It’s hard to venture into the internet world these days without coming across lots about traditional Chinese medicine (or TCM, cause you’re not important until you have an acronym). Acupuncture, qi, herbal medicine, etc. Then there’s the cure-all-ills-through-food ‘wisdom’ that smacks you in face everywhere you look.
But the first time I ever heard tell of cupping, it was on an episode of Supernatural called The Purge. In short, people think they are losing weight thanks to cupping when, in fact, they are being slowly consumed by fat sucking monsters.
When I saw this, I seriously thought the writers of the show made up cupping to make fun of all the weird things people are willing to do to themselves—or pay to have done to them—in the name of ‘wellness’.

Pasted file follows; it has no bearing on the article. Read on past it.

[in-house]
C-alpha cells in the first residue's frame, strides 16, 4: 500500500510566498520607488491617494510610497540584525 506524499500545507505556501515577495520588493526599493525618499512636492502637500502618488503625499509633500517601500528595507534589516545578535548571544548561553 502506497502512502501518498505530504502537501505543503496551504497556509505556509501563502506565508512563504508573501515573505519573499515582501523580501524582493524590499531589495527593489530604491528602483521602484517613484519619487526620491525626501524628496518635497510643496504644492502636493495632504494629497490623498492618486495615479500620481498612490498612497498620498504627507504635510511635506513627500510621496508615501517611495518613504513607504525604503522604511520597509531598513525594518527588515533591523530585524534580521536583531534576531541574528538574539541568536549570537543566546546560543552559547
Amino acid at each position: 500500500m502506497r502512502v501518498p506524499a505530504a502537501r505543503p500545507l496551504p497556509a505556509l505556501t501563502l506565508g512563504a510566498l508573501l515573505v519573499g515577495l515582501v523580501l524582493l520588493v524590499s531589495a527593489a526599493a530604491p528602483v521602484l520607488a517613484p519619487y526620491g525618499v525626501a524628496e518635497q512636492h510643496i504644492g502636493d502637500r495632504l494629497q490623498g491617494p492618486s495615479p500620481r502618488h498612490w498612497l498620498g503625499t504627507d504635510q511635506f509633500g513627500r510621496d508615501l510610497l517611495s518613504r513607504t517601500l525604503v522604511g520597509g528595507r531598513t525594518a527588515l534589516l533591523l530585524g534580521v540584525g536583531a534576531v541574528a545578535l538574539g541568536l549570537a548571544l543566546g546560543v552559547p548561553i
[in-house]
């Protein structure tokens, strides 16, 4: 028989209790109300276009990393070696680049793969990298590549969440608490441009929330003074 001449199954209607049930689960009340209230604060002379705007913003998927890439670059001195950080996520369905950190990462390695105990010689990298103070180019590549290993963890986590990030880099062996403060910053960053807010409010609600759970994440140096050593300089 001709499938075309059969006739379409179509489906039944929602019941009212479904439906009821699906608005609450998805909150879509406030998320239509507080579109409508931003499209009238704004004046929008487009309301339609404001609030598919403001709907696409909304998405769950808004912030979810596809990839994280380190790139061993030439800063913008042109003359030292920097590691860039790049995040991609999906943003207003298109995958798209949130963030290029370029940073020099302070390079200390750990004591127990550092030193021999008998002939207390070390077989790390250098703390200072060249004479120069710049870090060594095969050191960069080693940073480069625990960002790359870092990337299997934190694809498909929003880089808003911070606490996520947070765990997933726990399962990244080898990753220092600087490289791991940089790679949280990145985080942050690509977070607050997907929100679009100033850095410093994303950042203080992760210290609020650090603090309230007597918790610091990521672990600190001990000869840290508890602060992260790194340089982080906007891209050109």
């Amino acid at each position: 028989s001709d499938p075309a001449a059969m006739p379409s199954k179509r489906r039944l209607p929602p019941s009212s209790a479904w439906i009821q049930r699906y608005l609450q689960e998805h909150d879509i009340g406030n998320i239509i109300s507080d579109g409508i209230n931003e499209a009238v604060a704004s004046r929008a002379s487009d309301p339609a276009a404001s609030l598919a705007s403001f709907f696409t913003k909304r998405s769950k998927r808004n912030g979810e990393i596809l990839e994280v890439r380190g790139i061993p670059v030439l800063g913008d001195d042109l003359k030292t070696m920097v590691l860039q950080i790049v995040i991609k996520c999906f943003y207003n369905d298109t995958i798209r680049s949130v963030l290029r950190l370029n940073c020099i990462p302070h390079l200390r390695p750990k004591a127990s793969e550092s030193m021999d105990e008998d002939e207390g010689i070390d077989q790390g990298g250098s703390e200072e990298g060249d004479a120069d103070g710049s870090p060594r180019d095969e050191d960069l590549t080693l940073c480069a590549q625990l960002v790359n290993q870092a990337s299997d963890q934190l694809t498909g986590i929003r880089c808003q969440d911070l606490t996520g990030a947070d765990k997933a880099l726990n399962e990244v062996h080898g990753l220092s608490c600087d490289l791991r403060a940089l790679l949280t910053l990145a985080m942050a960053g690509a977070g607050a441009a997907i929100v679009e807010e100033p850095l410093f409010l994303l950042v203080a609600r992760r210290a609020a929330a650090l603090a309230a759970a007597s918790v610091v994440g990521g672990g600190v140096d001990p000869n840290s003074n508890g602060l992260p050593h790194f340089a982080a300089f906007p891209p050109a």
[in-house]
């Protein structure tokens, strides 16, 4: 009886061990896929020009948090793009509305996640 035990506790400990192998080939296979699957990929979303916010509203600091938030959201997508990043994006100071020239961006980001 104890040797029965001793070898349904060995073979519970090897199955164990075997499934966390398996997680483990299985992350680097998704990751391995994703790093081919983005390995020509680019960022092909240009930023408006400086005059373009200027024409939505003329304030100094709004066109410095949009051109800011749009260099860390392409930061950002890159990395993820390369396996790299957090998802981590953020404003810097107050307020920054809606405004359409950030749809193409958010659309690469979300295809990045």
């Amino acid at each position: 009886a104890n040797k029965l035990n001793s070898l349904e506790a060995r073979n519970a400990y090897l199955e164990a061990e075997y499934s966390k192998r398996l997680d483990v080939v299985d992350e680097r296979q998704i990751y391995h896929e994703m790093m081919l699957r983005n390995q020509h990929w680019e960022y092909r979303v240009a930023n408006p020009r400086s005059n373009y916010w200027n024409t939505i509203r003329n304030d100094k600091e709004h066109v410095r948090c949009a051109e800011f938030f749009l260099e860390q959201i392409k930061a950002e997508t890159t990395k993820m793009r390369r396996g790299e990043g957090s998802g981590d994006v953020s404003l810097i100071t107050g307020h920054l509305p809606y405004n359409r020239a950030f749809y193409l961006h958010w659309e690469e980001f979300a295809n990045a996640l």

They didn't make it up.
I can understand how people easily get sucked down the rabbit hole when desperate to lose weight, relieve a chronic symptom, or cure a serious illness. I’m embarrassed to say, I’ve wandered a little close to the hole myself once or twice and taken a good look—then run in the other direction.
But suction cups applied with enough force to cause pain and bruises? Seriously? Why not just get a massage? At least that feels good. It would be cool if hickeys really did have healing power, but who are we kidding?
Michael Phelps, apparently. And there are a few doctors (the real kind) out there who have some things to say about it:
Olympic health update: Zika, a broken leg, and bruised athletes swimming in poo
Thanks, Michael Phelps, for glamorizing cupping quackery!
My last word (I hope): Michael Phelps, cupping, and “integrative medicine”
Cupping – Olympic Pseudoscience
I don’t know whether reality is stranger than fiction, but it certainly gives it a run for its money.